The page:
But let’s get back to that 192 minute J.J. Abrams cut.
According to the editor of The Rise of Skywalker, Maryann Brandon, they barely had the time to get the current cut into theaters. They wanted to do so much more. As was witnessed by the rushed opening to the film and according to anonymous sources on the inside, as the reviews and backlash has begun to build around The Rise of Skywalker and the not-so-great critical reviews (the lowest out of the entire nine films), Disney brass began to change their tune. Maybe 192 minutes wasn’t so bad if it meant there was an opportunity to bag even more box office like they’d done on Avengers: Endgame by including additional footage two months into its release.
The game plan had worked on Endgame and as early as December 28th, the rumbling started to grow louder. What about releasing the extended version of The Rise of Skywalker into theaters around late January, after the fanboys and girls had already paid to see it once or twice? The plan would be to release a longer version that included 3-5 additional sequences, then hint at the even longer Director’s Cut for it’s digital and home entertainment release. With an exclusive run on Disney Plus they would draw even more engagement by keeping those added sequences not in the re-release as exclusives to the service. That would clearly drive even more subscribers to the new streaming service as well.
So here we sit. With the J.J. Cut trending and the Internet abuzz, wondering what’s real and what’s next.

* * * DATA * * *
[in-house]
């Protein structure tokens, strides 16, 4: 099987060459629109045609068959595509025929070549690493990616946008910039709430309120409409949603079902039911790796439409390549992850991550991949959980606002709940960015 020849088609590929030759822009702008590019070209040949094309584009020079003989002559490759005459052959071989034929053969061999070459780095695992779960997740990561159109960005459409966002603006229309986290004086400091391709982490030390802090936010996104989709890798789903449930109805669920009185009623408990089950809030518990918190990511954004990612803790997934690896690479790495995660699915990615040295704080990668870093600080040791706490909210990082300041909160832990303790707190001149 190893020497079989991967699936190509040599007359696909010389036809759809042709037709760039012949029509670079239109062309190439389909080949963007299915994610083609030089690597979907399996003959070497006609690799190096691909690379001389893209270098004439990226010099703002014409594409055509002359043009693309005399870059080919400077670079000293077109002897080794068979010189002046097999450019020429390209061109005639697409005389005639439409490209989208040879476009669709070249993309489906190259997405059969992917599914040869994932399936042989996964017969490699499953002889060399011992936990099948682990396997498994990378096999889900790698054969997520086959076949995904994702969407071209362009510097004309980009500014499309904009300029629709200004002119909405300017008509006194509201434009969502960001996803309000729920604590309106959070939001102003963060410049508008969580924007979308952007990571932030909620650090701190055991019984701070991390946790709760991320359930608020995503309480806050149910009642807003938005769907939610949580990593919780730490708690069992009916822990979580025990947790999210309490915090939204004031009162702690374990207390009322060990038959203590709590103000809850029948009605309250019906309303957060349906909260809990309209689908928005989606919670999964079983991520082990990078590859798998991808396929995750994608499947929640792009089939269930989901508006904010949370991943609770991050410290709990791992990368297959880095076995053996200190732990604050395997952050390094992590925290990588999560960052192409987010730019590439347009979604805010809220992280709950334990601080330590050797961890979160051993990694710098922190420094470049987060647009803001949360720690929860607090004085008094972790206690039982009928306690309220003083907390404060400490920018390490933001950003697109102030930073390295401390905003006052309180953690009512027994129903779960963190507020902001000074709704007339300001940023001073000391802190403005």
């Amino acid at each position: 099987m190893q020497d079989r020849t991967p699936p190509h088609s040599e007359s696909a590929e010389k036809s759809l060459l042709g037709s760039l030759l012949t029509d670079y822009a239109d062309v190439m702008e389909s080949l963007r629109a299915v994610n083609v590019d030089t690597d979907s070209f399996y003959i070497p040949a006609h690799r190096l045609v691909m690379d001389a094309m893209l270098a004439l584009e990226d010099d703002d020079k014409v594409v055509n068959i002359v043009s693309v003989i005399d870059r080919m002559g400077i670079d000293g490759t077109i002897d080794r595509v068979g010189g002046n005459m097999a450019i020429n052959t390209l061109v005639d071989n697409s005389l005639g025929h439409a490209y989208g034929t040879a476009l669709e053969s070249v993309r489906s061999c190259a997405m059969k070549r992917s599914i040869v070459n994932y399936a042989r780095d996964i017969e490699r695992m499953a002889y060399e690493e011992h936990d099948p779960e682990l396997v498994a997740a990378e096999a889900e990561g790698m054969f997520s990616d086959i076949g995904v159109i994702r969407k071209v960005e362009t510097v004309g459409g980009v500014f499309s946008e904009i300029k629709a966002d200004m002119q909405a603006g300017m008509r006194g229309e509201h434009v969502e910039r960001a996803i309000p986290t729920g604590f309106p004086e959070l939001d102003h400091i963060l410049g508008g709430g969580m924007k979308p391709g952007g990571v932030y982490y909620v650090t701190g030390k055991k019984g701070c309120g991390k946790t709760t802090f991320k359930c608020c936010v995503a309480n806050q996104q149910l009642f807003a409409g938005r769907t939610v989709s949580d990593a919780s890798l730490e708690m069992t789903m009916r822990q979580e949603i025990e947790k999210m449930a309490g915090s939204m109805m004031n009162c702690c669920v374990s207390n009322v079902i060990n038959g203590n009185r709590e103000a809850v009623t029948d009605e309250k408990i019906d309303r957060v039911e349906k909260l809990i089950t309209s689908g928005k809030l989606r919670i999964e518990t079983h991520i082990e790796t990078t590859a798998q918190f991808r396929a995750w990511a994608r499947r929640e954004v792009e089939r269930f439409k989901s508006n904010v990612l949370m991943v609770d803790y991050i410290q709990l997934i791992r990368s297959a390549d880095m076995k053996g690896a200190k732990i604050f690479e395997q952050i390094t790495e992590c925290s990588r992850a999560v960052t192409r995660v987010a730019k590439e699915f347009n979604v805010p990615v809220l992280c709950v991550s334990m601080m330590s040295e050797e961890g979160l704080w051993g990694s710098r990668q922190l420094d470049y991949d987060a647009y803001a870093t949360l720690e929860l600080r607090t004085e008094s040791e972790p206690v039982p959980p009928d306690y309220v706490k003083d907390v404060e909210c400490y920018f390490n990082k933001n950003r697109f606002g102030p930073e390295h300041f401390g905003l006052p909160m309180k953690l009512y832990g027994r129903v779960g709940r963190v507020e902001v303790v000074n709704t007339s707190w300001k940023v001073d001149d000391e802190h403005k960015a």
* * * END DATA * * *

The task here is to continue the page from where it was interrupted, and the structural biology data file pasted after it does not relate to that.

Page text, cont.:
The word is this:
- An extended version of The Rise of Skywalker will be announced in the coming week, releasing near the end of January, and including 3-5 additional sequences fit into the narrative. This should bring the cut up from 142 minutes to about 165 minutes.
- Rumored sequences to be included in this cut involve an extended Endor sequence that occurs before the final shot in the current film, Lobot and Lando in a sequence that predates the chase in the desert, and a slew of ghost Jedis returning alongside Luke and Leia and participating in the final sequence to unseat the Emperor.
- This new cut will be simply treated as an Extended Cut, and will include a post-credits sequence highlighting additional sequences that will be released with the official Blu Ray release of The Rise of Skywalker which will have a special J.J. Abrams Director’s Cut version of the film at 185 minutes.
- When The Rise of Skywalker enters the streaming window exclusively on Disney Plus it will include an additional 7 minutes of extra footage that didn’t get finished in post production as a part of its exclusive run on the streaming upstart.
This is what we’re hearing here at SNTS. As we explained up top, this is from folks on the inside, who tipped us anonymously, so you can take this as gospel or drivel — that’s up to you.
But three hours and twelve minutes?
Does anyone really need that?